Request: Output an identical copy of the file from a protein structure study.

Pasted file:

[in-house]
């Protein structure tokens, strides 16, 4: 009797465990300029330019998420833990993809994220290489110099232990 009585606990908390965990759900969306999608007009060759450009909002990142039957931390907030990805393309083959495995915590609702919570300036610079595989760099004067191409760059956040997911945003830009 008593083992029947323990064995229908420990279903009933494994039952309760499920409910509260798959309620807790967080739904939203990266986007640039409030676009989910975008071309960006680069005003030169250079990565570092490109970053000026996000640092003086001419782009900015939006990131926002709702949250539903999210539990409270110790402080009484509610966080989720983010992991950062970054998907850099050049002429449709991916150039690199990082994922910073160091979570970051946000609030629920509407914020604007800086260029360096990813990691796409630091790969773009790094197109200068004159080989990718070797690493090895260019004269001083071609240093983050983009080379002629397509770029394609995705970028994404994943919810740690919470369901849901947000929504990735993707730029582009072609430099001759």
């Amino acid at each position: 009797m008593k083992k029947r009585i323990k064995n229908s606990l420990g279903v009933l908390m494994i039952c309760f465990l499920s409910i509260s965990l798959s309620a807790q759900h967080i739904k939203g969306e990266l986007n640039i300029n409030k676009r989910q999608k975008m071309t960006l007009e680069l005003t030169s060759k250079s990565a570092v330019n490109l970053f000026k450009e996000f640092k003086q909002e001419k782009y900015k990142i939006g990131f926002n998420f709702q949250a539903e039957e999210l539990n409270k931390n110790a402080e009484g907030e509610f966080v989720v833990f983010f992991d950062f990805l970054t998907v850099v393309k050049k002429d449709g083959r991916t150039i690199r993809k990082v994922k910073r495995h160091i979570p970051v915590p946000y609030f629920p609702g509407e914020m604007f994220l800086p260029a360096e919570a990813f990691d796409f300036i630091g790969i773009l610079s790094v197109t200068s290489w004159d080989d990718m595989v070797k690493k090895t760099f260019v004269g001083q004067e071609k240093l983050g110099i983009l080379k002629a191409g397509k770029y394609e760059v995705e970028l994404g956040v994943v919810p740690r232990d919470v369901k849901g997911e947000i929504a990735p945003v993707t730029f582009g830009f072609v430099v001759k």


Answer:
[in-house]
């Protein structure tokens, strides 16, 4: 009797465990300029330019998420833990993809994220290489110099232990 009585606990908390965990759900969306999608007009060759450009909002990142039957931390907030990805393309083959495995915590609702919570300036610079595989760099004067191409760059956040997911945003830009 008593083992029947323990064995229908420990279903009933494994039952309760499920409910509260798959309620807790967080739904939203990266986007640039409030676009989910975008071309960006680069005003030169250079990565570092490109970053000026996000640092003086001419782009900015939006990131926002709702949250539903999210539990409270110790402080009484509610966080989720983010992991950062970054998907850099050049002429449709991916150039690199990082994922910073160091979570970051946000609030629920509407914020604007800086260029360096990813990691796409630091790969773009790094197109200068004159080989990718070797690493090895260019004269001083071609240093983050983009080379002629397509770029394609995705970028994404994943919810740690919470369901849901947000929504990735993707730029582009072609430099001759």
């Amino acid at each position: 009797m008593k083992k029947r009585i323990k064995n229908s606990l420990g279903v009933l908390m494994i039952c309760f465990l499920s409910i509260s965990l798959s309620a807790q759900h967080i739904k939203g969306e990266l986007n640039i300029n409030k676009r989910q999608k975008m071309t960006l007009e680069l005003t030169s060759k250079s990565a570092v330019n490109l970053f000026k450009e996000f640092k003086q909002e001419k782009y900015k990142i939006g990131f926002n998420f709702q949250a539903e039957e999210l539990n409270k931390n110790a402080e009484g907030e509610f966080v989720v833990f983010f992991d950062f990805l970054t998907v850099v393309k050049k002429d449709g083959r991916t150039i690199r993809k990082v994922k910073r495995h160091i979570p970051v915590p946000y609030f629920p609702g509407e914020m604007f994220l800086p260029a360096e919570a990813f990691d796409f300036i630091g790969i773009l610079s790094v197109t200068s290489w004159d080989d990718m595989v070797k690493k090895t760099f260019v004269g001083q004067e071609k240093l983050g110099i983009l080379k002629a191409g397509k770029y394609e760059v995705e970028l994404g956040v994943v919810p740690r232990d919470v369901k849901g997911e947000i929504a990735p945003v993707t730029f582009g830009f072609v430099v001759k």